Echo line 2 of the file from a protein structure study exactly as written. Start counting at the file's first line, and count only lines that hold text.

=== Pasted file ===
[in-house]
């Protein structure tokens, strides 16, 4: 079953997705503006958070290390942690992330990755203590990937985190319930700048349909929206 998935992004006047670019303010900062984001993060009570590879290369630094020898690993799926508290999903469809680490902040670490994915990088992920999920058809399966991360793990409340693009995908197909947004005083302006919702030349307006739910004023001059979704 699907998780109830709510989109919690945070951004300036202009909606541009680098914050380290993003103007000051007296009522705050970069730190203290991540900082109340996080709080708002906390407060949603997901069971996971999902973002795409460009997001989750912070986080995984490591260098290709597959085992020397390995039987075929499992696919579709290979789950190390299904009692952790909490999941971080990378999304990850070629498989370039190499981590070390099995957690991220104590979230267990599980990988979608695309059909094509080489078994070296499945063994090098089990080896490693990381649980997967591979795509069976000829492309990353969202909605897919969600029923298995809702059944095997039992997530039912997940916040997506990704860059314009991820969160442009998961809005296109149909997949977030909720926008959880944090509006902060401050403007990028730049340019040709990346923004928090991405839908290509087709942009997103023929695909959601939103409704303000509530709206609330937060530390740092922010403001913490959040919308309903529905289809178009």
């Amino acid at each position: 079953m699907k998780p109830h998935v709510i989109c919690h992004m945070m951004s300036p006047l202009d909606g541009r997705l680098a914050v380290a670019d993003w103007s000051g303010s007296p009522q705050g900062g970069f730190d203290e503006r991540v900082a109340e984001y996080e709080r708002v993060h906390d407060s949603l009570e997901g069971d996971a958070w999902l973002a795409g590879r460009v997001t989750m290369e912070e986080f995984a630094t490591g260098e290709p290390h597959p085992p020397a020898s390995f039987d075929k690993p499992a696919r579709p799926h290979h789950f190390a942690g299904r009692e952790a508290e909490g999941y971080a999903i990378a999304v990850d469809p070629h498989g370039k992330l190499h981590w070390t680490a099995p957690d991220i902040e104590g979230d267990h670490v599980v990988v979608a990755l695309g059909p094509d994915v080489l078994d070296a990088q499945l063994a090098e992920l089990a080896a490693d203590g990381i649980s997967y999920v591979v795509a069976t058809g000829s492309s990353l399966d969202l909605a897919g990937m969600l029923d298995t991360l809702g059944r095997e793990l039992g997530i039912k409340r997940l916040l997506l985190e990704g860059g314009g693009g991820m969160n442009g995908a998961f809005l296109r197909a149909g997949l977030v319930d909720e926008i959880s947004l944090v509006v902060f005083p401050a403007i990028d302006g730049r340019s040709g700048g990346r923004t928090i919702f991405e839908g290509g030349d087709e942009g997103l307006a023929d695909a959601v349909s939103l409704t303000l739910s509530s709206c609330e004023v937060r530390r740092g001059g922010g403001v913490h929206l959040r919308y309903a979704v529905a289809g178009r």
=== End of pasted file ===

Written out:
């Protein structure tokens, strides 16, 4: 079953997705503006958070290390942690992330990755203590990937985190319930700048349909929206 998935992004006047670019303010900062984001993060009570590879290369630094020898690993799926508290999903469809680490902040670490994915990088992920999920058809399966991360793990409340693009995908197909947004005083302006919702030349307006739910004023001059979704 699907998780109830709510989109919690945070951004300036202009909606541009680098914050380290993003103007000051007296009522705050970069730190203290991540900082109340996080709080708002906390407060949603997901069971996971999902973002795409460009997001989750912070986080995984490591260098290709597959085992020397390995039987075929499992696919579709290979789950190390299904009692952790909490999941971080990378999304990850070629498989370039190499981590070390099995957690991220104590979230267990599980990988979608695309059909094509080489078994070296499945063994090098089990080896490693990381649980997967591979795509069976000829492309990353969202909605897919969600029923298995809702059944095997039992997530039912997940916040997506990704860059314009991820969160442009998961809005296109149909997949977030909720926008959880944090509006902060401050403007990028730049340019040709990346923004928090991405839908290509087709942009997103023929695909959601939103409704303000509530709206609330937060530390740092922010403001913490959040919308309903529905289809178009």